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Impressions Gallery

exhibitions: past

Bringing the War Home

Group exhibition

17th Sep - 14th Nov 2010

Peter van Agtmael, Sama Alshaibi, 
Farhad Ahrarnia, Lisa Barnard, Adam Broomberg and Oliver Chanarin, Edmund Clark, Kay May, 
Asef Ali Mohammad, and Christopher Sims

The exhibition rejects the assumption that war photography depicts dramatic moments of combat captured by heroic male photojournalists, instead offering new approaches and techniques. These include the viewpoints of women, non-combatants, and Iraqis and Afghans; amateur and non-official imagery such as soldiers’ graffiti and personal digital photos; and work reflecting the far-reaching effects of war away from the battle zone.

Peter van Agtmael (USA) records the darkly comic graffiti made by and for US soldiers in the toilets of an army airstrip in Kuwait, one of the transit points for Iraq. Sama Alshaibi (Iraq / Palestine) uses her own body to enact the wounds and scarring suffered by citizens of her homeland. Farhad Ahrarnia (UK / Iran) digitally manipulates and hand embroiders photographs of young American soldiers killed in Iraq and Afghanistan.

Lisa Barnard (UK) portrays ‘Blue Star Moms’, mothers with sons or daughters serving in the US military, and their ‘care packages’ - donations of mundane consumer products sent to troops. Adam Broomberg and Oliver Chanarin (South Africa and UK respectively), embedded with British troops in Afghanistan, reject the camera in favour of exposing photographic paper to the sun, creating abstract images that deny representation. Edmund Clark (UK) reveals the censored correspondence sent to former Guantanamo detainee and UK resident Omar Deghayes, which includes incongruous postcards featuring the Yorkshire Dales.

Kay May (UK) combines photographs of a family home, personal diary entries, Foreign Office communiqués and amateur digital images sent by her son in Afghanistan, to convey her experience as a mother of a Royal Marine. Asef Ali Mohammad (Afghanistan) photographs and interviews Kabul residents from all walks of life, offering complex and contradictory responses to American occupation. Christopher Sims (USA) depicts the surreal world of elaborate fake Iraqi and Afghan villages built by the US military in America’s deep South to serve as training grounds for soldiers prior to deployment.

Exhibition resources

Click here to download an information sheet about the exhibition (pdf 260kb)
Click here to download a large print information sheet about the exhibition (pdf 688kb)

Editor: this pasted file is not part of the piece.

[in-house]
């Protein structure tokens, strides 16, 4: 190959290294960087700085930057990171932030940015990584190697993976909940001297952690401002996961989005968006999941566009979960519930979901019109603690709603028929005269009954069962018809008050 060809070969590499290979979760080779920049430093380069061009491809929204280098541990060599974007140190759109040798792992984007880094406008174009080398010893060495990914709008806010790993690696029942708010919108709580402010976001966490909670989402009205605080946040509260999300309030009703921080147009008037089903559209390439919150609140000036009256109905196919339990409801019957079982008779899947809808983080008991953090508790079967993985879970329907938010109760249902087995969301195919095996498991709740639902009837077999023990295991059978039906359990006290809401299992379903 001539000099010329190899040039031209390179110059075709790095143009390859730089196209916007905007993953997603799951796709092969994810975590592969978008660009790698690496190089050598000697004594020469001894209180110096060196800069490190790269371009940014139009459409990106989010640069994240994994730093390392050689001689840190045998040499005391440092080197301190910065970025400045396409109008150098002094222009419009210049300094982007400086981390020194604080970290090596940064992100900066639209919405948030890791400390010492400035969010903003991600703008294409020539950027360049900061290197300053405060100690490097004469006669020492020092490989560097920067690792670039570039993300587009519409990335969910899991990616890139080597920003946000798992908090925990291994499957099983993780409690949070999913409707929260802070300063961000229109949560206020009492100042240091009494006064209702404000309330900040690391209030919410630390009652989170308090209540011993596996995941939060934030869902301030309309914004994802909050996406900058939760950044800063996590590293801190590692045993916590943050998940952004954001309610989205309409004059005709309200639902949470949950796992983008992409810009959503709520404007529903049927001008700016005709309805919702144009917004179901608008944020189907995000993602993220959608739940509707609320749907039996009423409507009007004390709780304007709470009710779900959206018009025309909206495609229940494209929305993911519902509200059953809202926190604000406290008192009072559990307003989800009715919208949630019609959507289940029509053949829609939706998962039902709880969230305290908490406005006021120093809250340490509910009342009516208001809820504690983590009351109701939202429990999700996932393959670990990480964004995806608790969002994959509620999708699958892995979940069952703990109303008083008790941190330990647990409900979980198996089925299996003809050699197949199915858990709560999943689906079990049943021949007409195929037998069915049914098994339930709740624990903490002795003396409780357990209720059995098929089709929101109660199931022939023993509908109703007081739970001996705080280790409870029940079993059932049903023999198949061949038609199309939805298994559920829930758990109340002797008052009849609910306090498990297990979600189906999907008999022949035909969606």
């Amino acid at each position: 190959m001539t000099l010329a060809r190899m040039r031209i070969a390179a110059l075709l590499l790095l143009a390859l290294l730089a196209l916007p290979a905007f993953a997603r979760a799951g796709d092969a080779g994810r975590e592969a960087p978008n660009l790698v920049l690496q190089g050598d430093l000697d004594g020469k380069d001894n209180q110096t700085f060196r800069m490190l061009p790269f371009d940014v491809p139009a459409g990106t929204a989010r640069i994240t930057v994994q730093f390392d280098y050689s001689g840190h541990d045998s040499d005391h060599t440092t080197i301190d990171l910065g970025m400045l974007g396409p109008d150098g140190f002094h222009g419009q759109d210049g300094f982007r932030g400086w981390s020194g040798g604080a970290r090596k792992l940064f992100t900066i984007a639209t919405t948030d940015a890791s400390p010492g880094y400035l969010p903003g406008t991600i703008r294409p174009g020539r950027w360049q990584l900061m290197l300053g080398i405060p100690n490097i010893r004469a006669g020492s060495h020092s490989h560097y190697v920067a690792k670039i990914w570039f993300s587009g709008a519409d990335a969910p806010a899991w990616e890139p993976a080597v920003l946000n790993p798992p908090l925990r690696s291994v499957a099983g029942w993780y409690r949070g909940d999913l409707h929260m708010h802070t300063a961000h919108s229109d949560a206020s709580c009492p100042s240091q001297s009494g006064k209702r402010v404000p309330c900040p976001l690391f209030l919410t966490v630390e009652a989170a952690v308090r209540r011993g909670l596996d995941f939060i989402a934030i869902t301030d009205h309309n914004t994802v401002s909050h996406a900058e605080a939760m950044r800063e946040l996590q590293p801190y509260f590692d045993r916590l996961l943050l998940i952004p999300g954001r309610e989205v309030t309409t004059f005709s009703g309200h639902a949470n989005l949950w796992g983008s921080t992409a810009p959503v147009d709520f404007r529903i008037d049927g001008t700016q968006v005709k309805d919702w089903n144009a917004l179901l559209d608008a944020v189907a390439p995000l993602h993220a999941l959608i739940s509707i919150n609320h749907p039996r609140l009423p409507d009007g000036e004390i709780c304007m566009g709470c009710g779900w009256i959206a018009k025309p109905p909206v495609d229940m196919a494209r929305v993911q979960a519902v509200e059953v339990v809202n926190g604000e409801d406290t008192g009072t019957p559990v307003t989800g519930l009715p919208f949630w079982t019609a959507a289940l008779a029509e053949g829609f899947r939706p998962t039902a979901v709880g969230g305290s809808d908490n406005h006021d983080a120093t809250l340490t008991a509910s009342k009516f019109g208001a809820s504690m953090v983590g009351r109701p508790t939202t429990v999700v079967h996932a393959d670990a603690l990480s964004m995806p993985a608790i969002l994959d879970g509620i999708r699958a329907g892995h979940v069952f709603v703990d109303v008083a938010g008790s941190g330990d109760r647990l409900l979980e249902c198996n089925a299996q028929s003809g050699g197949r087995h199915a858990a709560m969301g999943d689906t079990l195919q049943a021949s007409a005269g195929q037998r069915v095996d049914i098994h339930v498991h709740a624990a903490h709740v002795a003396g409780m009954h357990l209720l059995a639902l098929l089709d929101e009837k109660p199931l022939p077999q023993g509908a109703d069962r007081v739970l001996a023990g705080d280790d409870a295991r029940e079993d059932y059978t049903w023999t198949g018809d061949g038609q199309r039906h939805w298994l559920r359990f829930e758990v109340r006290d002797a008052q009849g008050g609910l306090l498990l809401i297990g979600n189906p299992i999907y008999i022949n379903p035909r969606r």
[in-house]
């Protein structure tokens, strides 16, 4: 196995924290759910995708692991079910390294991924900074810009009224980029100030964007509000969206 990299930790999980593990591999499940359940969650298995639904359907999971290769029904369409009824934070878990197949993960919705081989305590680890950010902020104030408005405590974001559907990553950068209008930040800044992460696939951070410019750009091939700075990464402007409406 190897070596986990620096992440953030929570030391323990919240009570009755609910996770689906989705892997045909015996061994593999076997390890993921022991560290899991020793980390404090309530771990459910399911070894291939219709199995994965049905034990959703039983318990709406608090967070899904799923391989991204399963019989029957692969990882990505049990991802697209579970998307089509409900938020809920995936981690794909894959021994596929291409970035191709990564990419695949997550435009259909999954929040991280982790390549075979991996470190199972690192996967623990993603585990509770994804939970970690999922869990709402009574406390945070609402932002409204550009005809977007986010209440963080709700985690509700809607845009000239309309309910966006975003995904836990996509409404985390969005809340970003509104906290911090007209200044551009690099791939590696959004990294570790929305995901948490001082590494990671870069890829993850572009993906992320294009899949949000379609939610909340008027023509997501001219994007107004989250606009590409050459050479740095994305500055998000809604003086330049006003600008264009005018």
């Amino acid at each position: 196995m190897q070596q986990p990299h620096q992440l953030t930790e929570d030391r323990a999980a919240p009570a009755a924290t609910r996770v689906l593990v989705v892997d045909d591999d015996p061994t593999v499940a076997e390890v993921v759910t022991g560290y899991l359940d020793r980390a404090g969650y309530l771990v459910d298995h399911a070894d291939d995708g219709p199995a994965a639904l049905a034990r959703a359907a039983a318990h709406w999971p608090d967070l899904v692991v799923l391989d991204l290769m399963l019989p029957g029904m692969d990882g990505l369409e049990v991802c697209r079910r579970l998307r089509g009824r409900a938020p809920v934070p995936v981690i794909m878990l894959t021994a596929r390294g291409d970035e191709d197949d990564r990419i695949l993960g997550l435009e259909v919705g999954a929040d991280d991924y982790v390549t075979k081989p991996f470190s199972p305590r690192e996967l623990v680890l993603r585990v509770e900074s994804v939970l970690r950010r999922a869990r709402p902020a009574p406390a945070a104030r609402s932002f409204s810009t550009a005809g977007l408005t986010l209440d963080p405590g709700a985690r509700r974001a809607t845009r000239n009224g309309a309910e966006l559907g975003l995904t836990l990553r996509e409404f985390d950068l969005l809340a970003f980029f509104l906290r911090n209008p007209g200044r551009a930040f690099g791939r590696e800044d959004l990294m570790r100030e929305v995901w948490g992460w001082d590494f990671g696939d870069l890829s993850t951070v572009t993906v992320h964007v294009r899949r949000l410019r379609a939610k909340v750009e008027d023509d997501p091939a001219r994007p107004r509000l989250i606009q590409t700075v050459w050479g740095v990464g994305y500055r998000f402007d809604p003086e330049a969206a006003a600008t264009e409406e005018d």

Click here to download the Bringing the War Home Exhibition Guide (pdf 2.6mb)

Publication

Bringing the War Home published by Impressions Gallery draws together powerful photographic responses that connect both directly and indirectly with the recent conflicts in Iraq and Afghanistan. With a foreword by Hilary Roberts, Senior Curator of Photographs at the Imperial War Museum, and essay by Pippa Oldfield, Head of Programme at Impressions Gallery and the exhibition's curator, this publication offers a valuable insight into new approaches to conflict photography. Available to buy in the Gallery Bookshop for £6.99. Click here to read more.

What the papers say

New Statesman
BBC News
The Telegraph and Argus
Arts Radar
Source Magazine (pdf 1.4mb)

Christopher Sims

Christopher Sims

Group exhibition

Click on thumbnail below to enlarge

Christopher Sims Edmund Clark Kay May Lisa Barnard Asef Ali Mohammad Sama Alshaibi Peter van Agtmael Broomberg and Chanarin (detail) Farhad Ahrarnia

Comments

A really interesting unique selection of work. Interesting to see war photographs with no conflict in. Makes you consider what we really know about what goes on in war. Particularly like Sama Alshaibi’s work, beautiful photographs and a hard hitting concept behind them.

Exhibitions Visitor

Really interesting exhibition, gave me a different view on the war and definitely made me think !

Exhibitions Visitor

I found the stories of the Afghan people particularly poignant. It seems to have been a mixed blessing for many of them. Some feel that the situation is now worse. My brother is going out there in Feb next year and I feel that he really shouldn’t be there and die for a situation we really shouldn’t be involved in.

Exhibitions Visitor

Peter Van Agtmael’s photographs are the most revealing and honest depictions of conflict. Messy, brutal and pointless. It’s young men against young men, sent there by older men. Don’t get fooled !

Exhibitions Visitor

This exhibition is the most moving exhibition I’ve ever been to. I’m from an army background and have so far tried to run away from anything to do with war. This exhibition has somehow enabled me to move on from my personal experiences with war. I thank all the artists involved in making the exhibition, you are brave, creative and inspirational. Thank you

Exhibitions Visitor

What a fantastic show! Deeply compelling, every artist presenting a new angle- no dogma but still painfully poignant- factual but also exposing new facts with resonance and empathy congratulations Pippa Oldfield- This show should tour! A very slow and thoughtful experience !

Exhibitions Visitor

This exhibition is excellent it shows all sides of the war and takes some interesting angles. I liked the Hawthorn Tree in particular. A great way to spend a hour

Exhibitions Visitor

Really interesting exhibition revealing and informative, strong emotion and empathy.

Exhibitions Visitor

A good range of interesting and varied images. The guide was good and essential. Liked the ’care packages’ and seeing what sort of stuff U.S troops receive. Well put together for such a mixture of artists.

Exhibitions Visitor